The coalition looks to both provide those services itself and to lobby the government to step in and ensure that patients receive the religious services they are entitled to.

Mezuman-Aviad said the organization was now working to establish a call center for the families of people dealing with mental health issues to provide them with “information, support and direction.” The coalition has the necessary volunteers to run this call center, which is being run in partnership with the Orthodox Union and officially launches later this week, from 4 p.m. to midnight five days a week. Mezuman-Aviad said the organization hopes to eventually hire a social worker to run the call center from 8 a.m. to 4 p.m., but this will depend on securing the necessary funding. The coalition also wants to establish five support centers for families of people dealing with mental health issues across the country.

In addition, the coalition is looking to build new hostels for religious people who have been released from hospitalization but still require a comprehensive framework. No such hostel exists today specifically for religious patients.

Funding for the coalition’s activities often comes from small one-off fundraising campaigns within religious communities, occasional donations from larger donors and some foundations, Mezuman-Aviad said. “I’m not as good at fundraising. I don’t come from that world. My background is in education – that’s my world,” she said.

The organization is part of a growing engagement by Israel’s religious community with the issue of mental health. In addition to the coalition’s founding last year, around the same time Rabbi Yoni Rozensweig, a community rabbi, teacher and posek (a rabbi who rules on issues of halacha, or Jewish law), wrote a book with Dr. Shmuel Harris, a psychiatrist and the head of a behavioral health clinic in Jerusalem, titled Nafshi B’She’elati — literally “My Soul in My Question” — which looks to provide resources to rabbis so they can answer questions about the intersection of mental health and religion. This includes issues like how a person with obsessive-compulsive disorder should abide by the requirement to clean their house for Passover without potentially triggering compulsive behavior or what a person with a history of eating disorders should do on Yom Kippur and other fast days.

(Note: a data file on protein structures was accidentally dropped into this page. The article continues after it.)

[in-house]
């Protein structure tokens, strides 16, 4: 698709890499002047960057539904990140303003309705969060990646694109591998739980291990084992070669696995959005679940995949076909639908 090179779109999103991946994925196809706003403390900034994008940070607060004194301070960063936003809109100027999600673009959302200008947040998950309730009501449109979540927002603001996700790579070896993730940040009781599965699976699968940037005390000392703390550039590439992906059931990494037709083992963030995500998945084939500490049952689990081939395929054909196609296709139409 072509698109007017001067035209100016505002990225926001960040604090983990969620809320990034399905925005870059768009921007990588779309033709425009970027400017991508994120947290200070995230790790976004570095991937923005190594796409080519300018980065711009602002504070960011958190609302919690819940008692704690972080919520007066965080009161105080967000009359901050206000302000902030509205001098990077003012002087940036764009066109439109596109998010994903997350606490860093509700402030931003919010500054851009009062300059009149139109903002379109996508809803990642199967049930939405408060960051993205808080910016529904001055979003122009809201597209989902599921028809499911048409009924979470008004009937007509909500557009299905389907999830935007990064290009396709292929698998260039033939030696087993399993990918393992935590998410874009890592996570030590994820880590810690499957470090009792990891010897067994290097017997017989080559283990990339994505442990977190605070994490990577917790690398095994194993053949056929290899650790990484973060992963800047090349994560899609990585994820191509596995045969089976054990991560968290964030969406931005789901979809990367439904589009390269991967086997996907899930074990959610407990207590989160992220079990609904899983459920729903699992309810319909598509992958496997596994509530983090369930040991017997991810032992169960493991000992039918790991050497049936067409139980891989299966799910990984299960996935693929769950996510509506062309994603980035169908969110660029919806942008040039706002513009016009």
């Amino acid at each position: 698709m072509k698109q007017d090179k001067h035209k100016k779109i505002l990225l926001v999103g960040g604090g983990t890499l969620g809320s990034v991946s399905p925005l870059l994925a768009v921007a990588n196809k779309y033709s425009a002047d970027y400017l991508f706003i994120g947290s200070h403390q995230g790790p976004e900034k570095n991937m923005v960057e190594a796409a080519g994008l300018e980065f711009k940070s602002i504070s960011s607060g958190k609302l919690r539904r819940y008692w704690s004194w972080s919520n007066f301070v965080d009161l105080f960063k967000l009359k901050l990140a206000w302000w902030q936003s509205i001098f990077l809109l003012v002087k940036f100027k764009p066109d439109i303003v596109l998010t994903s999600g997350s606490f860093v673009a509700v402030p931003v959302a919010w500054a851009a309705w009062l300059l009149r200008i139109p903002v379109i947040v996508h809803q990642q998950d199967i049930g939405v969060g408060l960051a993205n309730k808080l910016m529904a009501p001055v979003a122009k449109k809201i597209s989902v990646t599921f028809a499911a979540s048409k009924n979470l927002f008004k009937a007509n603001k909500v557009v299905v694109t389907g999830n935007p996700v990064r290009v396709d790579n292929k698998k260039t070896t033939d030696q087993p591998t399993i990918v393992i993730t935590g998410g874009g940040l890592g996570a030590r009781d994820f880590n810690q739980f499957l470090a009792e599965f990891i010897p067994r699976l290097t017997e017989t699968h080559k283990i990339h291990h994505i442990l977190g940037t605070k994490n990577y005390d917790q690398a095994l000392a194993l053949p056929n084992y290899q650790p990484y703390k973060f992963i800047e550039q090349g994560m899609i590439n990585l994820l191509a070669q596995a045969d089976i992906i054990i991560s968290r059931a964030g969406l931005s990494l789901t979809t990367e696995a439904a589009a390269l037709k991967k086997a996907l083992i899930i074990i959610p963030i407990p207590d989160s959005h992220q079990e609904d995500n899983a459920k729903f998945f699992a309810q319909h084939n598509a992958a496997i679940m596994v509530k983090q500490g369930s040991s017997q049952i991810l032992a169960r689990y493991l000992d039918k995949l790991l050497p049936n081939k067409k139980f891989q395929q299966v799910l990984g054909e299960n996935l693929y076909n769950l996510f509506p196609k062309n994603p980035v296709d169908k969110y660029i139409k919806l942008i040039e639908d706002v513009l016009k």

The coalition was initially focused on this direct outreach to patients in mental health centers and focused its fundraising efforts on one-off initiatives. In one case, Mezuman-Aviad raised some $4,400 from within her community, the Leshem settlement in the northern West Bank, to buy 20 armchairs for the Geha Mental Health Center so that patients could drink their morning coffee “comfortably, not on the institutional plastic benches that they had.”